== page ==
Teaching, Research and Detractors
Part Six of an imaginary interview with the newly appointed president of the College. Note this is just for your information and amusement. Any connection to a real college president is strictly coincidental.
The route to help students and faculty understand the role of information in society is a long and difficult one. When I taught data base searching I held up a 900 page directory and said, “This is the directory of the data bases available from one source and none of them is searchable with Google.” I repeated the demonstration with two additional directories of data bases. I also showed them the paper indexes that are the source or antecedent of the electronic data bases. Some of the ways we search is based on what data base designers learned from the process of creating paper indexes and bibliographies.
A> It’s sad when people go through graduate school without learning the basic manners taught in elementary school. Dealing with people is a constant learning process. There are difficult people in every place. I just saw a training video for dealing with difficult situations. Part of the solution is diagnosis. Is there an identifiable trigger? Is the behavior endemic or epidemic? While there are more possible situations for me to deal with here, I’ll offer some of my strategies.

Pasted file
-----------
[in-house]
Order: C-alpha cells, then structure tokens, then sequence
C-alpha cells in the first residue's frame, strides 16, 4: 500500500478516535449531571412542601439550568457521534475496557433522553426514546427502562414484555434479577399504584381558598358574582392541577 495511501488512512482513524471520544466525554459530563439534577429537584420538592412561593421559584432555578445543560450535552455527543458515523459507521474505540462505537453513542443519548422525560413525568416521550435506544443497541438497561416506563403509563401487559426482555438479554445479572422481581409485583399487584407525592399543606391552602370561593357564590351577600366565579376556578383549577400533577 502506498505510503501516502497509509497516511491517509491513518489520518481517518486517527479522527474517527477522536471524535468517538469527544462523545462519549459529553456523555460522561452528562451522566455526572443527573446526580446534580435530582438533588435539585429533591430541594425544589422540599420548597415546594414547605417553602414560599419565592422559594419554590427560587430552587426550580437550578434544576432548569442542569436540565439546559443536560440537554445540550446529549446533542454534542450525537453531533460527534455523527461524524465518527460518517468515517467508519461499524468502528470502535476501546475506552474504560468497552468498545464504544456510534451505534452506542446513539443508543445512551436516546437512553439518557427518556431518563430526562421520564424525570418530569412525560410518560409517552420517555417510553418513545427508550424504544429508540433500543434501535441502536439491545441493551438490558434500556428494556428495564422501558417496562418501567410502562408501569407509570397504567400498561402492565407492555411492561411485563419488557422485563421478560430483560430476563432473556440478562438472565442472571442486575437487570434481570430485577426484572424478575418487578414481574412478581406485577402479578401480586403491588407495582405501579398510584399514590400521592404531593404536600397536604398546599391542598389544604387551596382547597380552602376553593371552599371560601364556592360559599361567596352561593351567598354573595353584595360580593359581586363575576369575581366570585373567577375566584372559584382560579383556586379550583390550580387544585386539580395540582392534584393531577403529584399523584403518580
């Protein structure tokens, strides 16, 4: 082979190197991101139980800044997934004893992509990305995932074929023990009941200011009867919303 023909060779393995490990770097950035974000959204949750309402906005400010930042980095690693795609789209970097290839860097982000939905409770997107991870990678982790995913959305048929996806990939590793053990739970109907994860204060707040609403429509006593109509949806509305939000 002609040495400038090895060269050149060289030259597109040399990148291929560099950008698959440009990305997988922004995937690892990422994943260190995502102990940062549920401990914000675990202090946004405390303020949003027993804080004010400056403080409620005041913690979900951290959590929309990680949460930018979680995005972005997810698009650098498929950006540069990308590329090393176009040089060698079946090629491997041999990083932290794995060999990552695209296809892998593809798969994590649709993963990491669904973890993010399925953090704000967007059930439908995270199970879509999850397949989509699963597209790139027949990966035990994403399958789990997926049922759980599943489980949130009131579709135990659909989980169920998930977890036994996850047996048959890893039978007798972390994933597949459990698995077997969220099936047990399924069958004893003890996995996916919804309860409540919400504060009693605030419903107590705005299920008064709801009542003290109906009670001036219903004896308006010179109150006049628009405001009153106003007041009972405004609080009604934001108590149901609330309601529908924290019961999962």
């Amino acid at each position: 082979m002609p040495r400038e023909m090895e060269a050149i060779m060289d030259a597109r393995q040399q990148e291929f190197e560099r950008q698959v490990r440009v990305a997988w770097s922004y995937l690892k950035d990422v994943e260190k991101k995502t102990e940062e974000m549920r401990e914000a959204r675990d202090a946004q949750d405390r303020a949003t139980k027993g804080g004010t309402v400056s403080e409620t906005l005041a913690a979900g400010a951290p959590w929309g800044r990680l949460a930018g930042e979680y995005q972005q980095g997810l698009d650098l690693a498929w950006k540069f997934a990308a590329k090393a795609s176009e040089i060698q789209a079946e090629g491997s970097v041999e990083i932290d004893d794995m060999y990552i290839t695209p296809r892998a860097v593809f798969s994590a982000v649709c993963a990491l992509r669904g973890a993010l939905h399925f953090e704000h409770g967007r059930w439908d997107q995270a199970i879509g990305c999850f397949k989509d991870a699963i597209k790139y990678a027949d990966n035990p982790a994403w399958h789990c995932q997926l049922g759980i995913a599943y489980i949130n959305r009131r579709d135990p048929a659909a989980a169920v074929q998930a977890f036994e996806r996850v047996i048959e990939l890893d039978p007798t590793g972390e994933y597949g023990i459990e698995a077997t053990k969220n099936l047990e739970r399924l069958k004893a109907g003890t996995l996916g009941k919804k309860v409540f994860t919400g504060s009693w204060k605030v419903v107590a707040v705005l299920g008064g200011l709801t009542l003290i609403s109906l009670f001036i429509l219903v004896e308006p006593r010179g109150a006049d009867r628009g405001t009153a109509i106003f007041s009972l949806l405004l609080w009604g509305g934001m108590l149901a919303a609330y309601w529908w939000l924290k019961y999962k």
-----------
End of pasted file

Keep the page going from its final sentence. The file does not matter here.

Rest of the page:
A>I have heard many people criticize that chancellor and I would like to believe it is an individual case and not because of the business background. I wrote an article more than ten years ago about how libraries need to think more about acting like a business. However this was more about marketing and dealing with the public, not about the financial bottom line. The for-profit colleges heavily advertise their institutions to gain more students. The College defiantly has to follow solid marketing and public relations principles. This chancellor does not have the credentials on paper to do the job. However, I have been wrong in the past concerning people without the paper credentials. These people, however, knew their limitations and strengths. They worked hard to build on their strengths to serve their institutions with wisdom and leadership.